So, this post is mainly about the dress and I will write another post about the event itself to avoid having a ridiculously long post on the blog.
There are two pairs of tapes and loops on the inside of the dress so the train can be caught up for outdoors and dancing.
Unfortunately my muff didn't fit in our bags so I had to leave it at home but I took a photo of it afterwards...
And since you're obviously moving when you're dancing, I also took photos of the hem pulled up later when I was at home.
The trim on the front of the gown was hugely influenced by the MET gown that I already linked to one of the earlier posts about this gown. I'm also considering adding some kind of garlands of flowers - similarly to the original - to the dress before the next wearing. I'm just not that sure if it will be too much decoration...
A little repetition here, in case you missed it earlier: The bodice is based on a pattern in The Cut of Women's Clothes (1600-1930) by Norah Waugh. (See diagram XX on page 90) As usual, I enlarged the pattern on the computer as and altered it after printing it out. The bodice and the sleeves had to be shortened because I'm quite short and high-waisted (I'm pretty sure all my active readers are tired of hearing that all the time). I also had to add around 2 centimeters on the sides to the bust. Otherwise, it's basically the same. That is, if I remember correctly anymore. It's been a while since the pattern was drafted and fitted.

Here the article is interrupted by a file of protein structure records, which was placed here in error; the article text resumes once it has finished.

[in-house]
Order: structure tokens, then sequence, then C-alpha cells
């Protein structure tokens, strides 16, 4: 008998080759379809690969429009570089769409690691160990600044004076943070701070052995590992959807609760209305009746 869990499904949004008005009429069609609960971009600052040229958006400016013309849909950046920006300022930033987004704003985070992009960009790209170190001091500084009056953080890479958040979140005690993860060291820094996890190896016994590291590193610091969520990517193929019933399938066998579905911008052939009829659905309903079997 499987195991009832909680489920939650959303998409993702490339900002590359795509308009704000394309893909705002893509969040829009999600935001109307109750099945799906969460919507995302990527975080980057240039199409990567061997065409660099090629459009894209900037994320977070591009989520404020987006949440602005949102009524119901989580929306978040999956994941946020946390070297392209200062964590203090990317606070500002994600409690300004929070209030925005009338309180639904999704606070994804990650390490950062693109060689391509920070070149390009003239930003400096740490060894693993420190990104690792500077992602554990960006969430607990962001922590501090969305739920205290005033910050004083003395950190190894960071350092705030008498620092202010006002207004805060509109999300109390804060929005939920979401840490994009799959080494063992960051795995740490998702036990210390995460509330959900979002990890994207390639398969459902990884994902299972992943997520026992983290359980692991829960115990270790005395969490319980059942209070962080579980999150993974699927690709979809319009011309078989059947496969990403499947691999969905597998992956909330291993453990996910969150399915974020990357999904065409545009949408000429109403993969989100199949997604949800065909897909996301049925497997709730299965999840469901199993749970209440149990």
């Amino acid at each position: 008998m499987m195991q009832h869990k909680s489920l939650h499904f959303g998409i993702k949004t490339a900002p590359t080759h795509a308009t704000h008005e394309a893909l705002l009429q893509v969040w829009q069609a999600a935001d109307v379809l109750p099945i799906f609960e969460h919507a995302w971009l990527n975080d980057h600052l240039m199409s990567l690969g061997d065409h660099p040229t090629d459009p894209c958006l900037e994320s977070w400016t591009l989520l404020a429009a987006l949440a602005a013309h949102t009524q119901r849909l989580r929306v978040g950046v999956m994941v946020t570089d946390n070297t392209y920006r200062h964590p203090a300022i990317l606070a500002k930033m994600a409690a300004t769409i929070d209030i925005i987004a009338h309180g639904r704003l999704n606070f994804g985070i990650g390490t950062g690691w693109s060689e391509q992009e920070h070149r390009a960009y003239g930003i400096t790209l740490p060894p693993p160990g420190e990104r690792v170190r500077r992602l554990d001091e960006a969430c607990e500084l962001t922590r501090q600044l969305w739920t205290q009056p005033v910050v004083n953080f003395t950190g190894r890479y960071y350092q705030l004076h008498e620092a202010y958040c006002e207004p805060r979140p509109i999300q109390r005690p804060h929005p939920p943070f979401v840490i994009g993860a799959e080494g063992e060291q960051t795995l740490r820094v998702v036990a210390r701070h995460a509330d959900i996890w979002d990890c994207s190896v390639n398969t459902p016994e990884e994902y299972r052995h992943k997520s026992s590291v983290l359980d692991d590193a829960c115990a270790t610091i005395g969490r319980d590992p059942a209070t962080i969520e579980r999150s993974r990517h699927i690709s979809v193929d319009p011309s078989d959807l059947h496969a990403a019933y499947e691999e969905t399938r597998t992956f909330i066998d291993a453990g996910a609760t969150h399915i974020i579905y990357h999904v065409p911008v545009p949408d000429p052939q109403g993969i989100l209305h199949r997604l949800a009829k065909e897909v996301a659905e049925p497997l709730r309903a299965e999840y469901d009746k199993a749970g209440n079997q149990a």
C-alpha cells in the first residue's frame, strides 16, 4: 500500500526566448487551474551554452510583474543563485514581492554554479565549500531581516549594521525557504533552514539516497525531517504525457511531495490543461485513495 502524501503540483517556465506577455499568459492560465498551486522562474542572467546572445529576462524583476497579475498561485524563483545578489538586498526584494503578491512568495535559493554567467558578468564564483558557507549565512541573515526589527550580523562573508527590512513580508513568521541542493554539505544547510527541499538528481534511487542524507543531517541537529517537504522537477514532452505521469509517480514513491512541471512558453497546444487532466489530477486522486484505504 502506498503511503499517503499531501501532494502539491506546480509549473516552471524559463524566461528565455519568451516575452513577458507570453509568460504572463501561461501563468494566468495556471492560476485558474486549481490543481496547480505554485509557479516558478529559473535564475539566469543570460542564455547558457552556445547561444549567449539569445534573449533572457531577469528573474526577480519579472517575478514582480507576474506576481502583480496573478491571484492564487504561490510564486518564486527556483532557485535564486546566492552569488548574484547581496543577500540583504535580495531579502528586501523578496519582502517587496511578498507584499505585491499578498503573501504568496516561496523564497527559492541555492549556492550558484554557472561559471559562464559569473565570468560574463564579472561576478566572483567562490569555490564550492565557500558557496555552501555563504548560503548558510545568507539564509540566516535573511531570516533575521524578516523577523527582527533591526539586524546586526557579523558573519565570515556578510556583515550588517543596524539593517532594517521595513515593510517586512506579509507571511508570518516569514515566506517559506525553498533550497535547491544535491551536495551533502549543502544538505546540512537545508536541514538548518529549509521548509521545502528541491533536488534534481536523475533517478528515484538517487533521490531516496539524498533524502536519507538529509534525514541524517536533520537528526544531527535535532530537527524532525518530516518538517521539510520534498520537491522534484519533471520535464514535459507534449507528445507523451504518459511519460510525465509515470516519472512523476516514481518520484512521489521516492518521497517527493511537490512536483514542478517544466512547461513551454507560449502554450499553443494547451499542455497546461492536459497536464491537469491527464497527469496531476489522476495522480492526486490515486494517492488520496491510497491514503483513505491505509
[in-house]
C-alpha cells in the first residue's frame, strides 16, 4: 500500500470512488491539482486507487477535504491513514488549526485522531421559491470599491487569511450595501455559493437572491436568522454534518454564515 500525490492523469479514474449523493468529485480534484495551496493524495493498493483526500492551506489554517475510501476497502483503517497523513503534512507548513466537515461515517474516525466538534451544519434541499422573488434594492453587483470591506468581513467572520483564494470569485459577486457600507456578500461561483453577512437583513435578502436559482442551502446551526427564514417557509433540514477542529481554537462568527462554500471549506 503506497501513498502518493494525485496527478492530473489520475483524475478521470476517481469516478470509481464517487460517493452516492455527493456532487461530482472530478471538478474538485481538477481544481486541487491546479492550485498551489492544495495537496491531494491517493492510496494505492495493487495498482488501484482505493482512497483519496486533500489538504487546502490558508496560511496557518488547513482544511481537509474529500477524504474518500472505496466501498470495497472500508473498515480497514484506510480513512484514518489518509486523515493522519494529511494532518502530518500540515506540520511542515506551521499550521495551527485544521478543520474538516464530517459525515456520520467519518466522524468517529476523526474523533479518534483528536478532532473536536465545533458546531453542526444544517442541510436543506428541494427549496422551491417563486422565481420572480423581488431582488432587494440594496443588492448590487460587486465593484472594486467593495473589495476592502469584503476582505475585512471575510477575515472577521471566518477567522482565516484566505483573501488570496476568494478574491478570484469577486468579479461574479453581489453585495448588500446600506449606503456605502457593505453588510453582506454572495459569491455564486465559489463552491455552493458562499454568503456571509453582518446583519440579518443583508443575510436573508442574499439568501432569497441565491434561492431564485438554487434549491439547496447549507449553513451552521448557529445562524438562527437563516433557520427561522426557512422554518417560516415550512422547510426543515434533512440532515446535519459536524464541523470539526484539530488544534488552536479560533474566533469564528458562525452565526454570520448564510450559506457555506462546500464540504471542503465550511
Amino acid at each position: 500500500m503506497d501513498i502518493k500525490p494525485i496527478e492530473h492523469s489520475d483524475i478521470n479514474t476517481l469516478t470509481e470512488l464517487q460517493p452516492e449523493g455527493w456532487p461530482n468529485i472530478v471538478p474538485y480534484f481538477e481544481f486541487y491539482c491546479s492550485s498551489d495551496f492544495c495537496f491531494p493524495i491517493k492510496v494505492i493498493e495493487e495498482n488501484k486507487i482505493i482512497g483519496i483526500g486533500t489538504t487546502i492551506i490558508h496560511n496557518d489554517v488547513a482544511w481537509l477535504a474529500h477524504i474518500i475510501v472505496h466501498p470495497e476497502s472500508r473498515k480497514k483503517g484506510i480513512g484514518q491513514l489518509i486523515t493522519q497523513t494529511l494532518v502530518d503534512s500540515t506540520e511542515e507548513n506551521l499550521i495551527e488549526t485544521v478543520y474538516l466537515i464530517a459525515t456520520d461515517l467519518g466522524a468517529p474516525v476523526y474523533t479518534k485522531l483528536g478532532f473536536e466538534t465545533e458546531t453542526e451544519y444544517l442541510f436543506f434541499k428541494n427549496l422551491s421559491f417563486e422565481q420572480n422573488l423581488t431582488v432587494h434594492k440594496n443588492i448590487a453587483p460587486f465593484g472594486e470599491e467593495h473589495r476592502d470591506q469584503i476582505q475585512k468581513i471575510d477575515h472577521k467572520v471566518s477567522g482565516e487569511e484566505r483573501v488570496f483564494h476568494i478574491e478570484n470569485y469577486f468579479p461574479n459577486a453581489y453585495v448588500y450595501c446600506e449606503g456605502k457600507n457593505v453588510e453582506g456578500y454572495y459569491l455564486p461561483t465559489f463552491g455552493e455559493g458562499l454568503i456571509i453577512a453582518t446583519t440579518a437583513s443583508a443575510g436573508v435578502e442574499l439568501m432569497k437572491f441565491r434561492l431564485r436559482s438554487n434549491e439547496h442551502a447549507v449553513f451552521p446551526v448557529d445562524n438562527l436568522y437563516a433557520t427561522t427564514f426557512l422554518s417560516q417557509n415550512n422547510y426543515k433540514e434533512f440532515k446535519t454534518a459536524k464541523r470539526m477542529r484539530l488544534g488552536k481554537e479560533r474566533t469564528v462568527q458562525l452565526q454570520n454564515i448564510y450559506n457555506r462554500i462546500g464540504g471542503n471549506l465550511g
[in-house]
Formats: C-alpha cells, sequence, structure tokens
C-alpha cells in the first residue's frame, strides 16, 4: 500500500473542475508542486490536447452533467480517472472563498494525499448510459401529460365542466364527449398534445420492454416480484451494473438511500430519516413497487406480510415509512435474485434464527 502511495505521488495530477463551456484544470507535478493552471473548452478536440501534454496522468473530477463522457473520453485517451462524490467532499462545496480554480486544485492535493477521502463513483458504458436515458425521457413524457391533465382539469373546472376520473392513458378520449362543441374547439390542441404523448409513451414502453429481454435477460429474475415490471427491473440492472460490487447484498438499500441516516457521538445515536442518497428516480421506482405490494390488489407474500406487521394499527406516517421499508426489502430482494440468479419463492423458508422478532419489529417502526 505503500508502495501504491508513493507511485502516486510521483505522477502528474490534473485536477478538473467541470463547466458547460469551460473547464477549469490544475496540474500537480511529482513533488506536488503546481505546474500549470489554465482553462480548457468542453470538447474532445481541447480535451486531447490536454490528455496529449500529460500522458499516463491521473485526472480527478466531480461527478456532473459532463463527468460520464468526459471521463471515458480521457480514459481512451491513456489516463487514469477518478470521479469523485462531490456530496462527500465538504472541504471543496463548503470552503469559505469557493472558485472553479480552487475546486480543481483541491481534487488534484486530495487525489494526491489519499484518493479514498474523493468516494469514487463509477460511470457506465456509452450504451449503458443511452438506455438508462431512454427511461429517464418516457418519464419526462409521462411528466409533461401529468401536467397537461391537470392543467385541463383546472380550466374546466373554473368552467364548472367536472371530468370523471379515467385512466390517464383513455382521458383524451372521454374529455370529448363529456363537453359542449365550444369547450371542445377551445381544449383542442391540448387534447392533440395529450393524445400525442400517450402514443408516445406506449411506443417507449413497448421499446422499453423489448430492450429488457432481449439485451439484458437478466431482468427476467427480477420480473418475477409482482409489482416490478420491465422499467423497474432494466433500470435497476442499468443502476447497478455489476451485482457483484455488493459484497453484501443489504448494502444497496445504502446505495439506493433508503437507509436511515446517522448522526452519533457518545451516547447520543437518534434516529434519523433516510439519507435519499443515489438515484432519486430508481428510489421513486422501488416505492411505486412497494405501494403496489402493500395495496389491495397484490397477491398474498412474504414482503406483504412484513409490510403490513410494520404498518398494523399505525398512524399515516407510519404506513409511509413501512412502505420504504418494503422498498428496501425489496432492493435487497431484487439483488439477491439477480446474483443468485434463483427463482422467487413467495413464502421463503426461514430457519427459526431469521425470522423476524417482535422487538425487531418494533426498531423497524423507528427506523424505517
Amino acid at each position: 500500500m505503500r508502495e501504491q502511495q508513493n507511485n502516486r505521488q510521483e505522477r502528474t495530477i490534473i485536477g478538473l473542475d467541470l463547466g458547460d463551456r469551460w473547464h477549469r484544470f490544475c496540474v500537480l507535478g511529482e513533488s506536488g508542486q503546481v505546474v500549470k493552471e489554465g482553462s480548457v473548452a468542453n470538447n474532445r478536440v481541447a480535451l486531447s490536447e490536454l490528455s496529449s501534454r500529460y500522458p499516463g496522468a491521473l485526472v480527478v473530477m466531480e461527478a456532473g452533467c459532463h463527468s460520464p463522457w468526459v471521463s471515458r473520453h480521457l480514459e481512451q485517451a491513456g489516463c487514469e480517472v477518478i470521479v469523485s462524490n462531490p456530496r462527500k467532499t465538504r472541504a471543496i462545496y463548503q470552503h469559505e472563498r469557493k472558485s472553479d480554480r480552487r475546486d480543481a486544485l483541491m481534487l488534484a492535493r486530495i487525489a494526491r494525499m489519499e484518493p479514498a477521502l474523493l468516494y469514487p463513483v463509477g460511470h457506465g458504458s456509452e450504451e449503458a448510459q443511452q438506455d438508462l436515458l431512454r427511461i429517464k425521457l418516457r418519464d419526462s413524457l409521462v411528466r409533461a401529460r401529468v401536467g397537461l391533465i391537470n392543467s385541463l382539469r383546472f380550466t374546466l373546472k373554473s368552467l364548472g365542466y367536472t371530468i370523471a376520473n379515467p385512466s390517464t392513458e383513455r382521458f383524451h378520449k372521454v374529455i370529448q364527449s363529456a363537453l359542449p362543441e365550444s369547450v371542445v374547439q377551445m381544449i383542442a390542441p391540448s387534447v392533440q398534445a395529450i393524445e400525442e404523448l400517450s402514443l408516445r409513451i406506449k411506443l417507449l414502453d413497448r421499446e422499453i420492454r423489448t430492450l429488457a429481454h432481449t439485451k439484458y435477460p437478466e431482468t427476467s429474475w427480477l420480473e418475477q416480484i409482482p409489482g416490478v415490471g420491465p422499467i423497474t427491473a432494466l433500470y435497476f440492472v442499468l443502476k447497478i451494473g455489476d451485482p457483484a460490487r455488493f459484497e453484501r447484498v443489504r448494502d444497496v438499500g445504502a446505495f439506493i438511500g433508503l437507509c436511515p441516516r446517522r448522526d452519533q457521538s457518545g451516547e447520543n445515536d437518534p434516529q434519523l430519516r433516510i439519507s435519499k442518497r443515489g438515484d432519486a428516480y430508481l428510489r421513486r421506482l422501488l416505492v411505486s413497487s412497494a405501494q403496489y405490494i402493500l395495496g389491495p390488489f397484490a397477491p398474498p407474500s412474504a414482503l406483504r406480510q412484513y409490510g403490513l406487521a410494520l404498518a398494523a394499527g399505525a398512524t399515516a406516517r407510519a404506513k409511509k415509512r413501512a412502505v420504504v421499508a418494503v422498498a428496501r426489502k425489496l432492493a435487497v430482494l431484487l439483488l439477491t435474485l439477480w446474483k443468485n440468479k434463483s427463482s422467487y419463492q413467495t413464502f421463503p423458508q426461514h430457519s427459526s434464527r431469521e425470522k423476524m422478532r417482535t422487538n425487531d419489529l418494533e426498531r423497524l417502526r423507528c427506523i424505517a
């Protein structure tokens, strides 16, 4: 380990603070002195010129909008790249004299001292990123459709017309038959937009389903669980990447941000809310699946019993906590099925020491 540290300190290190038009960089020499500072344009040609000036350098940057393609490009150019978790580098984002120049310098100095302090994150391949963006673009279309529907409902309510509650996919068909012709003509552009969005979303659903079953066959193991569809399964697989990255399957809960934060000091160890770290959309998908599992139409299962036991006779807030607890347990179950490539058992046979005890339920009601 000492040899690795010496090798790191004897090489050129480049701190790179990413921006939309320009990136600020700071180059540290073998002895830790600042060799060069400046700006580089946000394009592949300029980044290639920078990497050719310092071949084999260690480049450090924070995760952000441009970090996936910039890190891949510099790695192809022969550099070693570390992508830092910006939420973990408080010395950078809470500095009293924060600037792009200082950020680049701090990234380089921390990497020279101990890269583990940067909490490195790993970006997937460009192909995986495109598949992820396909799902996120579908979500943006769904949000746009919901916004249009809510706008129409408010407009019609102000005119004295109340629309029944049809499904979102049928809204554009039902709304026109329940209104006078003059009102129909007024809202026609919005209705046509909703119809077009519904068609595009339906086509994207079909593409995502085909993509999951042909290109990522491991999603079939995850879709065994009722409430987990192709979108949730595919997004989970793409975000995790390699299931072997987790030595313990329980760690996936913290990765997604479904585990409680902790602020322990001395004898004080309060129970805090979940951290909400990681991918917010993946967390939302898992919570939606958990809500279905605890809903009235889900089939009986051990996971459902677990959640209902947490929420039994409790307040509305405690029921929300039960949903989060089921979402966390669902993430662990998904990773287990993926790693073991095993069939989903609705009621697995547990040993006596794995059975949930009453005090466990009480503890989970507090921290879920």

And the dress seen completely from the front. I'm starting to think I actually prefer the way it looks when it's pulled up because it isn't so boxy like that.
Special thanks to Ida for taking the photos and PS actions credits go to Bokhelie on DeviantArt.
PS. A few people have asked me if my hem got really dirty during the evening. Well, here's a photo that shows how dirty it got. I spent two days after the trip taking care of the clothes and cleaning the hem took the longest. First, I started by rubbing it with a wet piece of cloth and it worked ok but then it would have taken so much time to clean the whole hem with this technique so I continued the cleaning process by washing the hem in the sink with water and a little laundry detergent. I hang it for a while and after it had dried I noticed there still was some dirt on it so I rubbed the hem again with another wet piece of cloth. Finally after that it was clean enough so you can barely tell it had been dirty at all. It's never going to be completely clean again but I don't care because you kind of have to be mentally prepared for it if you decide to make a white dress with a long train. I could have, of course, lined the hem with another fabric, which would have made washing it much easier but the fabric is already quite thick so I didn't want to do that.
Stay tuned for more photos of the Christmas ball and other events of the day... Oh, and if you like, I can take more photos of the construction details from the inside of the dress later on, once the batteries of my camera have been fully recharged...